Greatest Person: Huffington Post Chooses Rotary Member Ron Smith

Shakopee Patch begins an occasional series focusing on Shakopee citizens who make positive differences in the community and on the people who live here.

Editor's Note: Shakopee Rotary member Ron Smith, who has devoted much of his time to improving the lives of people in a Colombian community, has been chosen by the Huffington Post as today's "Greatest Person." This is our story, which originally posted on Oct. 11. Our "Greatest Person" series focuses on people who make exceptional impacts on our city. Email your "Greatest Person" suggestions to Lisa.Baumann@Patch.com. 

Located along the Andes mountains in Colombia lies a city called Cúcuta. A population of almost one million people, Cúcuta is the fifth largest city in Colombia. It is also the location of an extensive Shakopee Rotary Club project spanning many years and thousands of dollars.

At the head of the humanitarian projects in Cúcuta is Ron Smith, a 70-year-old Shakopee man dedicated to bringing hope, health and compassion to the most vulnerable communities in Colombia.

From installing a clean water system to setting up organic farms and coordinating a temporary hospital after a devastating landslide, Smith has spent his last 22 years at the Shakopee Rotary building up the international projects in Cúcuta.

Forty miles outside of Cúcuta is a small school for children who have been orphaned, their parents killed or disappeared. There, Smith has arguably made his grandest impact—installing a clean water system for the students and staff, as well as starting an organic farm where older students are trained to work the fields before they leave school.

“This way, when (the students) got out there, there is plenty of land, and they could just farm it and at least grow crops so that they can support themselves,” Smith said. “These students are depending on the school for 100 percent of their support.”

After a mudslide that tore down the local hospital, Smith helped coordinate a relief effort for the medical services that included bringing hospital supplies and setting up temporary operating and patient care tents.

“The hospital was completely wiped out and it was damaged extensively. They were able to get the people out of the hospital, but because of all the rain, it caused the ground to be somewhat loose. There were mudslides and they caused havoc,” Smith said. “Essentially, we replaced their medical equipment that was lost in the hospital. We supplied all the medicine on a temporary basis for the hospital as well as the tents they could use, computers and mobile generators to run the diagnostic equipment.”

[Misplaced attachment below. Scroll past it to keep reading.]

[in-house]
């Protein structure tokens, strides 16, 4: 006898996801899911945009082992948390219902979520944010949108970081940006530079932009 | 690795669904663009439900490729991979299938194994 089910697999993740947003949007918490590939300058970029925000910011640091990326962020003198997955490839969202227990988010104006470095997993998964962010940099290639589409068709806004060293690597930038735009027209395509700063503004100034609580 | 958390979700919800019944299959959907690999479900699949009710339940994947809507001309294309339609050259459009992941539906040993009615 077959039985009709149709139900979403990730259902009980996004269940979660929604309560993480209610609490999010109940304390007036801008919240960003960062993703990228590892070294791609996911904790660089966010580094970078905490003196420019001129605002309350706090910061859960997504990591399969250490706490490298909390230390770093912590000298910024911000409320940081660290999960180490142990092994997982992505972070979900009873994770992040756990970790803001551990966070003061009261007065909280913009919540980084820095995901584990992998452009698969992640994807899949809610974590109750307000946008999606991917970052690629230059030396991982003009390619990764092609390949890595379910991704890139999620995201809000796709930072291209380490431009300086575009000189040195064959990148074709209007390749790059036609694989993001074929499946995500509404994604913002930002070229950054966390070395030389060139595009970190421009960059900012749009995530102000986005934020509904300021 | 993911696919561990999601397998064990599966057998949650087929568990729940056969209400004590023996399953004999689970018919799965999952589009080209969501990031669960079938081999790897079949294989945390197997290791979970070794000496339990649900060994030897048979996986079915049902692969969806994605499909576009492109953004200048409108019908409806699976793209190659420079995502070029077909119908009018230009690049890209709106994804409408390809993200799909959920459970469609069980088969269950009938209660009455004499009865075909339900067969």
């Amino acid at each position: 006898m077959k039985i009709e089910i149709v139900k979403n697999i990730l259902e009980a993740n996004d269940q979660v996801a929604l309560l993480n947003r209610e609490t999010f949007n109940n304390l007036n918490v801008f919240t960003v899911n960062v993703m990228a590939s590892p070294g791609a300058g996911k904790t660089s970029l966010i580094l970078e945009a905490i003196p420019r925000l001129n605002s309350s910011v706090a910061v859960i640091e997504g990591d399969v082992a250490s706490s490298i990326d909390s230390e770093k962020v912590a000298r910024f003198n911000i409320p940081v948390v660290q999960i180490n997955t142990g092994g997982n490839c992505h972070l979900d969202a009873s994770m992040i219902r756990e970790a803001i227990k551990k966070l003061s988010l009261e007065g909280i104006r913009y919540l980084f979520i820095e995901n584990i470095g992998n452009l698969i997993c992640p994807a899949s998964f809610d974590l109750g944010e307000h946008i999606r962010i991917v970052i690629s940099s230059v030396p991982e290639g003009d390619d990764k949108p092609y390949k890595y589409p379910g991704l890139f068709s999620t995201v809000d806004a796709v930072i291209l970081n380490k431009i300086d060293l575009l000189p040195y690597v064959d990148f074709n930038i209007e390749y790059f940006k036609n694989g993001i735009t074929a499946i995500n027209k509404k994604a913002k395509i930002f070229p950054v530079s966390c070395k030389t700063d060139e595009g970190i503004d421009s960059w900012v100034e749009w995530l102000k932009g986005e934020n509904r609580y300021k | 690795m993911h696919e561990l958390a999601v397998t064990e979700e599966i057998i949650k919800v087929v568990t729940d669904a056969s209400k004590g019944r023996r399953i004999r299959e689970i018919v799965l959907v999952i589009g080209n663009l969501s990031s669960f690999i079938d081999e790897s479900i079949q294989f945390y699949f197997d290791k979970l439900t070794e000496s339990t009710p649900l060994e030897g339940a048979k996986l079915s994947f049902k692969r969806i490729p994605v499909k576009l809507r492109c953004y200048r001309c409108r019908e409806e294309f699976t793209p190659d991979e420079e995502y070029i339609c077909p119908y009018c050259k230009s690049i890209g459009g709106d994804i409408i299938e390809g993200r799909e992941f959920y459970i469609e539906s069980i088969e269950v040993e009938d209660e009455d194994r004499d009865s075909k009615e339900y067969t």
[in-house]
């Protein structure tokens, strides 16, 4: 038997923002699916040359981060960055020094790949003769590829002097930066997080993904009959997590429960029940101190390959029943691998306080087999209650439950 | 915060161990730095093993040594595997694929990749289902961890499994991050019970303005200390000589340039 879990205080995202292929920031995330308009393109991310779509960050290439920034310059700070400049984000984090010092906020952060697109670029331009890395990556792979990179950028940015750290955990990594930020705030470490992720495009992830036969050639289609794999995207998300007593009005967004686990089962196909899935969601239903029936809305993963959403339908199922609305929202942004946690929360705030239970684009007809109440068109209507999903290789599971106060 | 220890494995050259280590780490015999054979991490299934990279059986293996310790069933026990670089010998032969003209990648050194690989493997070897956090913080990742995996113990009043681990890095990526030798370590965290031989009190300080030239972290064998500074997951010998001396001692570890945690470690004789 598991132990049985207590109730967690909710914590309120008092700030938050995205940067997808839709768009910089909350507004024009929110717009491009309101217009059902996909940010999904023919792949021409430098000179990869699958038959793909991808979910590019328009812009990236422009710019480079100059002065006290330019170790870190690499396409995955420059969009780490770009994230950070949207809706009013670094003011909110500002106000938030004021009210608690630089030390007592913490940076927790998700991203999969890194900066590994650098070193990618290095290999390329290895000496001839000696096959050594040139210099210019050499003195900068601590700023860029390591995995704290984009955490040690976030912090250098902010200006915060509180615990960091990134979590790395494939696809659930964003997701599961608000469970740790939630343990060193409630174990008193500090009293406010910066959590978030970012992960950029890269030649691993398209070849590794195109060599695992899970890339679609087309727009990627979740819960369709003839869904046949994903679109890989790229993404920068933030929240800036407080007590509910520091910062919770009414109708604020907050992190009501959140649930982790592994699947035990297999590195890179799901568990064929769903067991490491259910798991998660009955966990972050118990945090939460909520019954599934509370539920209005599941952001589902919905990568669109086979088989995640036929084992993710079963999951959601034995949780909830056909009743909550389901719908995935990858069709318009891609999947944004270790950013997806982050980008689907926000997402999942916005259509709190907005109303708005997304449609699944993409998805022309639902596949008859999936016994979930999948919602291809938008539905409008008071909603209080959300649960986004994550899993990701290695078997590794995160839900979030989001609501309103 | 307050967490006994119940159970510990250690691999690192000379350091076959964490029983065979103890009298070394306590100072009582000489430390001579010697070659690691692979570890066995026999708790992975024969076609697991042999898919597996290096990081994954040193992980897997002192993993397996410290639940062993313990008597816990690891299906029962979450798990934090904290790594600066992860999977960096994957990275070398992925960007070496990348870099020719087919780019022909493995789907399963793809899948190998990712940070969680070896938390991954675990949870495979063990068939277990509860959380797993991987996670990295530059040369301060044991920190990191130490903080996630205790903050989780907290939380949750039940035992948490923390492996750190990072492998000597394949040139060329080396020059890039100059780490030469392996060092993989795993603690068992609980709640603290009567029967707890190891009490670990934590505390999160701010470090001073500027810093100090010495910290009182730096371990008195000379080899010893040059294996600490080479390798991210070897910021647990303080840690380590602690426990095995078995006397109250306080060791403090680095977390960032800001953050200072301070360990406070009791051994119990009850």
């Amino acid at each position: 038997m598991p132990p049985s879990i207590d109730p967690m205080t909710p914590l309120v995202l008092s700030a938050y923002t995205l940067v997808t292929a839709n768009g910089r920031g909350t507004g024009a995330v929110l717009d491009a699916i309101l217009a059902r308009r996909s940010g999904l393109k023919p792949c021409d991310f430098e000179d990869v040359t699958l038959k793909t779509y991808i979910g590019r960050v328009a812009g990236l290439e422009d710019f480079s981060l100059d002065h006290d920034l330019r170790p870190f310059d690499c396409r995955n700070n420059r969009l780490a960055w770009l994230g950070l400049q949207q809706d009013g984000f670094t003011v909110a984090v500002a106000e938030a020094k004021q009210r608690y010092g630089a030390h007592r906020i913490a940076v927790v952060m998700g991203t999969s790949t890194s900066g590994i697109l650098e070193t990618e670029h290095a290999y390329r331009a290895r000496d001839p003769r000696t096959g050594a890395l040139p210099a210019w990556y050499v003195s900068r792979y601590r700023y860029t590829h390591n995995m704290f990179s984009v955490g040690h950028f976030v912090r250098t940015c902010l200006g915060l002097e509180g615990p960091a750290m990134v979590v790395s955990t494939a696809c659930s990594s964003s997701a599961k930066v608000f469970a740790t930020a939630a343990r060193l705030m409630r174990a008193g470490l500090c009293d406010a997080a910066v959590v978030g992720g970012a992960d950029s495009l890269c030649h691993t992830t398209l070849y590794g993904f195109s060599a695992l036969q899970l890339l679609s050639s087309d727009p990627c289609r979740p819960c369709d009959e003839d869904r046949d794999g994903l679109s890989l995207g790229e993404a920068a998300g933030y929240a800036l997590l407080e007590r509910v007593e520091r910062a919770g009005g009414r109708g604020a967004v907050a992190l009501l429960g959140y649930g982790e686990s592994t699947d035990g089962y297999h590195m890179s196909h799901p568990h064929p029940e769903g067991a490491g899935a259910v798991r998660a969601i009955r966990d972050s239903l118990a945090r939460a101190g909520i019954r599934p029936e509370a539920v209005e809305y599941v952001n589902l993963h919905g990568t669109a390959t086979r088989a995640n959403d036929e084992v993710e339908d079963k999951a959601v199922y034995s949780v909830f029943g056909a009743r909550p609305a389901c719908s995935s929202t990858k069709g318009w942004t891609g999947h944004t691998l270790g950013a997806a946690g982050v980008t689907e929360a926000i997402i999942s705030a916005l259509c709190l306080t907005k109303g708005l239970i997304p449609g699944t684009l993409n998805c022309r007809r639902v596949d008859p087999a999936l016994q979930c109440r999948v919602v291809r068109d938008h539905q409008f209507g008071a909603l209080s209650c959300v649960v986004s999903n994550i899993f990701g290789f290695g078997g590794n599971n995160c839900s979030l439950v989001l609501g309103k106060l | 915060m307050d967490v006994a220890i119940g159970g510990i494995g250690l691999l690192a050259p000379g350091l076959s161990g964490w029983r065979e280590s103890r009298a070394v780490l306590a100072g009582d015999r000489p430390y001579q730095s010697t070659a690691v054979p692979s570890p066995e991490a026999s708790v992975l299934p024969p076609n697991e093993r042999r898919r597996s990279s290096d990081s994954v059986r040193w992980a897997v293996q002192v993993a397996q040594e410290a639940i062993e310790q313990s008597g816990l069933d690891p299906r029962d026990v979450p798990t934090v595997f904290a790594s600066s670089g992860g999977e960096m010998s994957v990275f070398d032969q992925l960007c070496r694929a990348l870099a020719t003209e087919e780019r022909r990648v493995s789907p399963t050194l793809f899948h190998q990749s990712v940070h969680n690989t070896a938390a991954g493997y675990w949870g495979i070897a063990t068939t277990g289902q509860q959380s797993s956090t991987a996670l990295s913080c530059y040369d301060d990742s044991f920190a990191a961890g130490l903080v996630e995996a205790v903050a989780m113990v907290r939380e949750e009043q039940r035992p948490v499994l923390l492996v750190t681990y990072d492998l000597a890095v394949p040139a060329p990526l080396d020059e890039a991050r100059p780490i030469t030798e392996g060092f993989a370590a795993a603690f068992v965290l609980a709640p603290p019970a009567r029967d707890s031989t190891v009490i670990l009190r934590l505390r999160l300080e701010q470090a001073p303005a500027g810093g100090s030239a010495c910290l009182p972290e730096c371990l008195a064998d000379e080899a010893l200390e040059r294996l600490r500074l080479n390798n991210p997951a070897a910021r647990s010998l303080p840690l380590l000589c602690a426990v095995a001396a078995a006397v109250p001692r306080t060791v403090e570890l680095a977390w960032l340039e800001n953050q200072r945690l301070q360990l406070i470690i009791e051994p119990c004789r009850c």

Smith added, “So it was kind of nice that the people in the community were able to continue to live there and get medical care from (the doctors) that were previously giving them care.”

Because of the way the Rotary is structured, Shakopee Rotary funds can be matched several times before they reach a project, which equates into thousands of dollars raised, said Chuck Berg, Rotary District Governor for Shakopee. Aside from raising funds, Smith has been instrumental in helping to define the scope of these large international projects, he said.

“(Smith) took the bull by the horns,” Berg said. “He has traveled down there several times. When he comes back and talks about the work that he’s done down there, it brings you near tears sometimes."  

But, it seems, Smith’s proudest humanitarian project isn’t the water he brought to the school, the “quite huge” greenhouse he helped build or the cattle he purchased for the community. It’s the music he brought to Cúcuta: instruments and sheet music to the orphanage outside of town.

“I think children that learn how to play musical instruments and learn music—it helps develop their minds,” Smith said. 

Smith’s work illustrates that the Shakopee Rotary isn’t an organization where “we send them a bunch of money and hope they do something good with it,” said Berg. “It’s more of a partnership with the (Colombian) Rotaries.”

So what does Smith receive for helping the people of Cúcuta?

"When you just look at their faces and smiles, and look into their eyes, it’s like they’re having Christmas and Easter and their birthday all in the same day,” Smith said.


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